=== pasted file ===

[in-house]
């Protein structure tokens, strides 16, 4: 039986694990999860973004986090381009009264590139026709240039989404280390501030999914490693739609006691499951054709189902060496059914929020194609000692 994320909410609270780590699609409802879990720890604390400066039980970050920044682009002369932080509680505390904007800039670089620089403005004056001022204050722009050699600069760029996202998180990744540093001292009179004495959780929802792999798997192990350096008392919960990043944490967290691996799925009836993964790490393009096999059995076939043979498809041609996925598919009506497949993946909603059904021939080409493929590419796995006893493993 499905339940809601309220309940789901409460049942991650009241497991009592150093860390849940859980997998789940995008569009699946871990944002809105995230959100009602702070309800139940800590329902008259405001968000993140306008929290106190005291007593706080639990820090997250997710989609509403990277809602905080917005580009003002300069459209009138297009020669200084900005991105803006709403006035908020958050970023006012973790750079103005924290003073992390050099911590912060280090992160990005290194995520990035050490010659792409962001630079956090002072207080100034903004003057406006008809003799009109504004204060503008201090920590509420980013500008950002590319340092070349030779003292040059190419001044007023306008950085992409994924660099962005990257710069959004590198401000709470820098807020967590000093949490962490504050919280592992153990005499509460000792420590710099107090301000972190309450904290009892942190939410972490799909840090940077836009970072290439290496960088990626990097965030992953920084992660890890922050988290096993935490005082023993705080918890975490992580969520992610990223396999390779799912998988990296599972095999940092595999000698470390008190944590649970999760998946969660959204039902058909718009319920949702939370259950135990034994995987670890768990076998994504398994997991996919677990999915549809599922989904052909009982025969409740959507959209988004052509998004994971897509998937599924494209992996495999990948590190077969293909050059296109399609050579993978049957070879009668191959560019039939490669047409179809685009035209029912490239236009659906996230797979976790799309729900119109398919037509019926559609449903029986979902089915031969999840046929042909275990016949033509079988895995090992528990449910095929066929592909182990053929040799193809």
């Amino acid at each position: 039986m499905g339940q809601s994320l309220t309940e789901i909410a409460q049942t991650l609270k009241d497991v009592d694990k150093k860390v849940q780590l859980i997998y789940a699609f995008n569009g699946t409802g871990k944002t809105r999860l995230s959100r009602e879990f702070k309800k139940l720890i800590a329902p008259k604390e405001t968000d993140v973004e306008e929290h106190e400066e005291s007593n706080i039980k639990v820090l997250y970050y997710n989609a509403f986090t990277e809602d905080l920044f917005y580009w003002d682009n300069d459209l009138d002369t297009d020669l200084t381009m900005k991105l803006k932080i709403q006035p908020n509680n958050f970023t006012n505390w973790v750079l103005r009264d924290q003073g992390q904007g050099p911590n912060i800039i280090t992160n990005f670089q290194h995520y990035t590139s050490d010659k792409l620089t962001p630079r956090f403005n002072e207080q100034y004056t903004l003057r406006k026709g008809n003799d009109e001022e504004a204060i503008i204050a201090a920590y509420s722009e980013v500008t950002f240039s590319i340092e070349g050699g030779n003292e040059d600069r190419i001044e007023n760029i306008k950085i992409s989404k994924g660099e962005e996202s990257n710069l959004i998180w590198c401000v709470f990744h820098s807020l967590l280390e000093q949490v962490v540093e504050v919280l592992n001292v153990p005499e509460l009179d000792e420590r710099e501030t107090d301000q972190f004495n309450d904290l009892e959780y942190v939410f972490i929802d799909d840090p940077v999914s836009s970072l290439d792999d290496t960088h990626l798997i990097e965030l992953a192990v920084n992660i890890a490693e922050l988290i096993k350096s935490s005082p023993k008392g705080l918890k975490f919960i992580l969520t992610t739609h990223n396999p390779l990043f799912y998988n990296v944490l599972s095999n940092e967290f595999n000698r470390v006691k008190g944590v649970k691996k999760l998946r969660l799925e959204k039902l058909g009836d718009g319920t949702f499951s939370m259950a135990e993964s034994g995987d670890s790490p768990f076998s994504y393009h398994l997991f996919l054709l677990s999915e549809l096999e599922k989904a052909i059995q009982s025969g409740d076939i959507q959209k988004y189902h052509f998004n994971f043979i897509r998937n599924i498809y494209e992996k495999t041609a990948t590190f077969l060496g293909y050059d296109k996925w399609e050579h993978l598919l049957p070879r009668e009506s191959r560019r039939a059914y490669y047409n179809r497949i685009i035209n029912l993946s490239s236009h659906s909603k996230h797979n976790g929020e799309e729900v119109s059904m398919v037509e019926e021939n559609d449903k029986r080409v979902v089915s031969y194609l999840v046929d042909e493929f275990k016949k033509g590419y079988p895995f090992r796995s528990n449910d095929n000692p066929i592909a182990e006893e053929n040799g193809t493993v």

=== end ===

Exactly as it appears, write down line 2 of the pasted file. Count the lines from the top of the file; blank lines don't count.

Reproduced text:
């Protein structure tokens, strides 16, 4: 039986694990999860973004986090381009009264590139026709240039989404280390501030999914490693739609006691499951054709189902060496059914929020194609000692 994320909410609270780590699609409802879990720890604390400066039980970050920044682009002369932080509680505390904007800039670089620089403005004056001022204050722009050699600069760029996202998180990744540093001292009179004495959780929802792999798997192990350096008392919960990043944490967290691996799925009836993964790490393009096999059995076939043979498809041609996925598919009506497949993946909603059904021939080409493929590419796995006893493993 499905339940809601309220309940789901409460049942991650009241497991009592150093860390849940859980997998789940995008569009699946871990944002809105995230959100009602702070309800139940800590329902008259405001968000993140306008929290106190005291007593706080639990820090997250997710989609509403990277809602905080917005580009003002300069459209009138297009020669200084900005991105803006709403006035908020958050970023006012973790750079103005924290003073992390050099911590912060280090992160990005290194995520990035050490010659792409962001630079956090002072207080100034903004003057406006008809003799009109504004204060503008201090920590509420980013500008950002590319340092070349030779003292040059190419001044007023306008950085992409994924660099962005990257710069959004590198401000709470820098807020967590000093949490962490504050919280592992153990005499509460000792420590710099107090301000972190309450904290009892942190939410972490799909840090940077836009970072290439290496960088990626990097965030992953920084992660890890922050988290096993935490005082023993705080918890975490992580969520992610990223396999390779799912998988990296599972095999940092595999000698470390008190944590649970999760998946969660959204039902058909718009319920949702939370259950135990034994995987670890768990076998994504398994997991996919677990999915549809599922989904052909009982025969409740959507959209988004052509998004994971897509998937599924494209992996495999990948590190077969293909050059296109399609050579993978049957070879009668191959560019039939490669047409179809685009035209029912490239236009659906996230797979976790799309729900119109398919037509019926559609449903029986979902089915031969999840046929042909275990016949033509079988895995090992528990449910095929066929592909182990053929040799193809």